Lyra’s Walk for Peace: Challenging sectarianism through movement

  • Amanda Lubit (Participant)

Activity: Talk or presentation typesOral presentation


In April 2019 dissident paramilitaries inadvertently killed journalist Lyra McKee. Her death served as a catalyst for a social movement led by family and friends demanding to “re-boot” the 1998 peace agreement. Lyra’s Walk for Peace engaged individuals from across communities in a 3-day 68 mile protest walk across Northern Ireland. Its purpose was to acknowledge shared memories of loss and suffering and to protest the injustices associated with continued sectarianism in politics and public life. “Lyra’s death reminded all of us of the loss, suffering and tragedy of our shared past… By walking for Lyra we protest against the use of violence and the return of killing to our streets” (@lyraswalk, 2019).

Starting in the city of Belfast, over one-hundred ordinary people (myself included) walked for three days across Northern Ireland to the city of Derry, where Lyra McKee was killed. By engaging in walking ethnography, I was able to research protest in motion and examine the role of movement in challenging divisive understandings of the past. This allowed me to collect stories and impressions from other walkers while engaging with the changing landscape, the physicality of endurance walking, and the sensory experiences of walking with others. As protesters walked together and shared their stories with one another and the media, they re-engaged with existing and historical social tensions and gave voice to a collective intergenerational trauma. By walking across Northern Ireland, they made their perspective visible, marking the terrain as belonging to neither side of the conflict. This act of place-making also allowed for the creation of a new collective memory and narrative that demanded a place for non-sectarian perspectives in Northern Ireland society and politics.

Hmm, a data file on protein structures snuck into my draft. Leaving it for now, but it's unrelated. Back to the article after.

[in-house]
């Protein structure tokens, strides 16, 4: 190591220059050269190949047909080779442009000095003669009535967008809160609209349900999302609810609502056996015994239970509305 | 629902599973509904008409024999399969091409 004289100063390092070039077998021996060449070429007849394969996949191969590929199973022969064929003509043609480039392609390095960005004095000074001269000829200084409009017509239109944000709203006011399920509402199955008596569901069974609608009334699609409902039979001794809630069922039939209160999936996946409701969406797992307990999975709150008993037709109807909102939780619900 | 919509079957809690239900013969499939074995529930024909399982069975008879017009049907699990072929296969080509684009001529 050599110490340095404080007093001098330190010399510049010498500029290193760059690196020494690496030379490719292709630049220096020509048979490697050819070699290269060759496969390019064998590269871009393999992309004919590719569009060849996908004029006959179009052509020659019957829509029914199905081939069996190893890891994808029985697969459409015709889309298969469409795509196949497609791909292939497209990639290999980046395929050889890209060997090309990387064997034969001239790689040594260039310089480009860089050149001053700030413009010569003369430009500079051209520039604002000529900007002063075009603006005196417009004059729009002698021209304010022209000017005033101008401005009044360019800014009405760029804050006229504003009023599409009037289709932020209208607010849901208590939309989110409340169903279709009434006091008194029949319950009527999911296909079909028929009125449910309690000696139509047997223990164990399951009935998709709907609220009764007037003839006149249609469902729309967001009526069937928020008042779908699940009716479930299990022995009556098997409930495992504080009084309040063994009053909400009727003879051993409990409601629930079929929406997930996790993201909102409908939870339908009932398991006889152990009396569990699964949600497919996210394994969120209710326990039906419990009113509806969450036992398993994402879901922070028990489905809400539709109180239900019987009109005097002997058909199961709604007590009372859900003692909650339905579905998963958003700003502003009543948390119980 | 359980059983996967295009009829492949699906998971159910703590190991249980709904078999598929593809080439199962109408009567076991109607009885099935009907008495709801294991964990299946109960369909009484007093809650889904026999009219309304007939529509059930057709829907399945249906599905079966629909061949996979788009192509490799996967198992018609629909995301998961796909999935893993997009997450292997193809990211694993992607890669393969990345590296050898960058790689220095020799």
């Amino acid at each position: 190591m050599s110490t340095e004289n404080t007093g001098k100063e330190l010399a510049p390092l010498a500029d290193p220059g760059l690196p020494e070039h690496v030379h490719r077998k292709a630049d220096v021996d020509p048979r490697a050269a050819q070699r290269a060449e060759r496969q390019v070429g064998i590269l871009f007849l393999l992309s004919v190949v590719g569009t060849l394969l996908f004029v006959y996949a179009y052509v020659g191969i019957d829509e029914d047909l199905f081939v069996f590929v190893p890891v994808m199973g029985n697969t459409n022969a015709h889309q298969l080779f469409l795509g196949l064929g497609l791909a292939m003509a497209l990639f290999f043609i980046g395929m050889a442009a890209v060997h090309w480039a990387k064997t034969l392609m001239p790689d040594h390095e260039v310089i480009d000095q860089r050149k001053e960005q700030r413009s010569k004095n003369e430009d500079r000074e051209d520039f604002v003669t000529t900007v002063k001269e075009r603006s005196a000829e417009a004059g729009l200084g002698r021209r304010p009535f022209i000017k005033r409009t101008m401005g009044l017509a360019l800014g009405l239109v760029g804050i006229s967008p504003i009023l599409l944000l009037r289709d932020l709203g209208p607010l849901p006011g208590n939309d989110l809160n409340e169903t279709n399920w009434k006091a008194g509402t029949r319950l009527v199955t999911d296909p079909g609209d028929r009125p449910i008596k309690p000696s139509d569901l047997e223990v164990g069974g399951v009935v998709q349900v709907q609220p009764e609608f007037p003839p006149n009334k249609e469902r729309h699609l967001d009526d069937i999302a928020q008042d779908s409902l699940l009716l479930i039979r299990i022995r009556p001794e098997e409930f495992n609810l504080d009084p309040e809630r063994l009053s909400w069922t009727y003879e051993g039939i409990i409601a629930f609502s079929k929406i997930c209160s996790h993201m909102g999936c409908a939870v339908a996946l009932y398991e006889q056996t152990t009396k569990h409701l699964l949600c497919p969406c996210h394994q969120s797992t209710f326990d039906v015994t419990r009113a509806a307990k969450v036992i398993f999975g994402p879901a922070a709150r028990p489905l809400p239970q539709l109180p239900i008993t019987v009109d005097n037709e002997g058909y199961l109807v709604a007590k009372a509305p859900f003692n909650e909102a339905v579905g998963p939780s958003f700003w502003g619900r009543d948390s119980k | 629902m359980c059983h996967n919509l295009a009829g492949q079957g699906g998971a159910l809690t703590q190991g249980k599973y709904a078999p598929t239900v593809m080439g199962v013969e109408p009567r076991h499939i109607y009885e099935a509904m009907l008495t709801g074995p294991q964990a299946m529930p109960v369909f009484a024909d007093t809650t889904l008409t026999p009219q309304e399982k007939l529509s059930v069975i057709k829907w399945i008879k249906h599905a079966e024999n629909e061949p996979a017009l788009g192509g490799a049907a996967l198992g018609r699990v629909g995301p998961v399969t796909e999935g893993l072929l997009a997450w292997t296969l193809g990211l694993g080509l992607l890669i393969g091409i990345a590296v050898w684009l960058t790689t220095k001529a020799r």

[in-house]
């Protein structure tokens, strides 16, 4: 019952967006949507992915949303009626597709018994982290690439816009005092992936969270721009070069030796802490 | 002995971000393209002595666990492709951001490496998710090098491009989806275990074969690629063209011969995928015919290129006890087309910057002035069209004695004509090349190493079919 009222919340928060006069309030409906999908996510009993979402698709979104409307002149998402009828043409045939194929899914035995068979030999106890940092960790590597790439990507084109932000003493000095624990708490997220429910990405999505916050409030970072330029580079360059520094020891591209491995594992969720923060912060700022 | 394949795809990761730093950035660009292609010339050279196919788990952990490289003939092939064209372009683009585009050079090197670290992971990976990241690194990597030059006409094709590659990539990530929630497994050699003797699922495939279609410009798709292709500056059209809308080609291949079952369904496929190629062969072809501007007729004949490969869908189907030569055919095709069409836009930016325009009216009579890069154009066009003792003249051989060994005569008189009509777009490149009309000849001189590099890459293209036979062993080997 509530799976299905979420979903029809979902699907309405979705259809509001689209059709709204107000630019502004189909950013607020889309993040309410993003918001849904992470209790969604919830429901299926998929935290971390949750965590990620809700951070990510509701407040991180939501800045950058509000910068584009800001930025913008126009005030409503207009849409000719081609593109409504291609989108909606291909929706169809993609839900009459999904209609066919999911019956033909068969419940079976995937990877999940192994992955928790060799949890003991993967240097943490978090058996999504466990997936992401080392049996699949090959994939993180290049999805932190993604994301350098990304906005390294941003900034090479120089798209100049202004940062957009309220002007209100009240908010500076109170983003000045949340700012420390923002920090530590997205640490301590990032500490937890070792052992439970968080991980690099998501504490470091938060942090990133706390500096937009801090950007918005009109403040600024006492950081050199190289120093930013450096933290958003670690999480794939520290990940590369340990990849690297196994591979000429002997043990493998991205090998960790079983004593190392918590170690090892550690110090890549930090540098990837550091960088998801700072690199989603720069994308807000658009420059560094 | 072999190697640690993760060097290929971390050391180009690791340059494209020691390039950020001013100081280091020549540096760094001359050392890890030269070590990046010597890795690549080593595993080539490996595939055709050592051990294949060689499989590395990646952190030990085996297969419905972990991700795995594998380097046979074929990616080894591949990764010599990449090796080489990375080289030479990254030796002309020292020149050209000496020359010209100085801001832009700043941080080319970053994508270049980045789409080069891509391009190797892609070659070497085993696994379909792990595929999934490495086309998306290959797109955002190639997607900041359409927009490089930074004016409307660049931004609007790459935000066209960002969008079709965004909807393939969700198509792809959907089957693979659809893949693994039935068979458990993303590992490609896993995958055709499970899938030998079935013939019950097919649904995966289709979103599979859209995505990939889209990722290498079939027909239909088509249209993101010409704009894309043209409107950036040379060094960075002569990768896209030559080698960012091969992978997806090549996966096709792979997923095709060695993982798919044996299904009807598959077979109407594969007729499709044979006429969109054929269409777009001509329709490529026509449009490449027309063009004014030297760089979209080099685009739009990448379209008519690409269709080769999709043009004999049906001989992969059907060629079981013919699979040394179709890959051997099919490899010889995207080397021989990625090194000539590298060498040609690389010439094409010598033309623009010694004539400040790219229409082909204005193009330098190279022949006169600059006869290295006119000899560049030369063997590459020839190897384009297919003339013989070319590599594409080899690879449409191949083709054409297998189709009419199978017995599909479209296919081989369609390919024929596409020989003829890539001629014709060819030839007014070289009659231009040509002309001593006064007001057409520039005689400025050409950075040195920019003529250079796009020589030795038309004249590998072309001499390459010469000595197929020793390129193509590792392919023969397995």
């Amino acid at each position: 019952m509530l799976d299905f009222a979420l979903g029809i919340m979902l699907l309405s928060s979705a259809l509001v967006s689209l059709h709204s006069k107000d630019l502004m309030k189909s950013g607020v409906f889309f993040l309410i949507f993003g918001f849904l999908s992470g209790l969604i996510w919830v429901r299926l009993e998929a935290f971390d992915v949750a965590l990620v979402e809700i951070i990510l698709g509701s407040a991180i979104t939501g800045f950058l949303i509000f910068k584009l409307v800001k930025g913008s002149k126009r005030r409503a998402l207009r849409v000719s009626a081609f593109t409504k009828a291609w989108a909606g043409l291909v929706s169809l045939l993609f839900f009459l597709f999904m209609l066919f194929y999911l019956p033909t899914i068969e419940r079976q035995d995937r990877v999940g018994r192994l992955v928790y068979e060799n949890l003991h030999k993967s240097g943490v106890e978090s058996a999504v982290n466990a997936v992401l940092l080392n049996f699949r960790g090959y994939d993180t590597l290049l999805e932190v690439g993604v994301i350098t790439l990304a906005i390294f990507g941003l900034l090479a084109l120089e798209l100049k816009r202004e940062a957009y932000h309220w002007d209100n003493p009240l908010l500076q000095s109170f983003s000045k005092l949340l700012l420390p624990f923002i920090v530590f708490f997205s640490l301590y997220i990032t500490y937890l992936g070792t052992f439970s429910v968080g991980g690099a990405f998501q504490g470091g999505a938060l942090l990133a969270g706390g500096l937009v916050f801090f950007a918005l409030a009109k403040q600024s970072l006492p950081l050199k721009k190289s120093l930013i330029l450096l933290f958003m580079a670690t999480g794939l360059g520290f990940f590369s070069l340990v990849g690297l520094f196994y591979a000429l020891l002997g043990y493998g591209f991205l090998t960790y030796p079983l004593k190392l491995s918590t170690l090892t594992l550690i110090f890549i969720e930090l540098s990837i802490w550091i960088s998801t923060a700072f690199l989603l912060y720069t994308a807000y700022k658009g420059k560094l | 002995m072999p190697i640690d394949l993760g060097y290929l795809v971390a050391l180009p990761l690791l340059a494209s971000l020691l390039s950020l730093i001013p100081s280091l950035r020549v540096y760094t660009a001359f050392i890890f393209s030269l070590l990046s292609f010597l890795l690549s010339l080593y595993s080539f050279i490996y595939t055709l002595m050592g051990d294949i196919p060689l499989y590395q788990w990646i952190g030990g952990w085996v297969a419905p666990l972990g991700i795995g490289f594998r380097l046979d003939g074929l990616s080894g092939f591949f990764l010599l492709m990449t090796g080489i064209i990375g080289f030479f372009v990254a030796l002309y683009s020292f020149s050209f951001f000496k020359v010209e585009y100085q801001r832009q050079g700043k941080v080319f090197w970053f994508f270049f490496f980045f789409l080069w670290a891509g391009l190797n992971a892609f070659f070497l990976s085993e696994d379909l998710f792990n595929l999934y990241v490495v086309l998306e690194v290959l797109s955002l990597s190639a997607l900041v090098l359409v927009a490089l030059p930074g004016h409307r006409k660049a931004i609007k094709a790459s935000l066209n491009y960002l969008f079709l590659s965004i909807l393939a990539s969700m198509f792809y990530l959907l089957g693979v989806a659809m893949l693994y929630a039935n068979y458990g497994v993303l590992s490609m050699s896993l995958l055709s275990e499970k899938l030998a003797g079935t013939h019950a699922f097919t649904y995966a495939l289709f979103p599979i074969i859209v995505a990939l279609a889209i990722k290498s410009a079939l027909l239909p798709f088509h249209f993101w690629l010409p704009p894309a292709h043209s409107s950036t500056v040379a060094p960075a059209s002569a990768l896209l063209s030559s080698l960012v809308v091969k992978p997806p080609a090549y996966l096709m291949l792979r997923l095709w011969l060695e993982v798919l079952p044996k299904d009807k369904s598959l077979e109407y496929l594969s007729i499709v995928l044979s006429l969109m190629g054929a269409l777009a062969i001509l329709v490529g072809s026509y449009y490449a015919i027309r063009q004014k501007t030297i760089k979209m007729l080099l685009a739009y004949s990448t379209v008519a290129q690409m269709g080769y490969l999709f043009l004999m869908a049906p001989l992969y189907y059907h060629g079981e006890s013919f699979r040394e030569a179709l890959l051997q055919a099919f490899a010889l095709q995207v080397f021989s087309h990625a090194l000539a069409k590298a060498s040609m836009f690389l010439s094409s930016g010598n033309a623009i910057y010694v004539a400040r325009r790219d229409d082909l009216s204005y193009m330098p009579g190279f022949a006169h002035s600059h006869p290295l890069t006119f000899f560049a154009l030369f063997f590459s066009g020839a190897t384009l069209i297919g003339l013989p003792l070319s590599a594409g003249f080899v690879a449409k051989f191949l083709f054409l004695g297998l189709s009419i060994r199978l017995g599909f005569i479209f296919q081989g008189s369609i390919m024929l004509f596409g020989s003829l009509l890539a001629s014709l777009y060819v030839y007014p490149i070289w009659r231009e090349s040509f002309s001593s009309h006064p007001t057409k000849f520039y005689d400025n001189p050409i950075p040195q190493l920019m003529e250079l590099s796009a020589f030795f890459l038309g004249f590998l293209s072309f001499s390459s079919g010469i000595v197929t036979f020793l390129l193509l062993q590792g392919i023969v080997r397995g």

PeriodMay 2020
Event titleSensing Divisions: Exploring Affective Dynamics across Disciplines
Event typeConference
LocationBelfast, United KingdomShow on map


  • Protest
  • Sectarianism
  • Northern Ireland
  • Memory
  • Walking Ethnography
  • Sensory Ethnography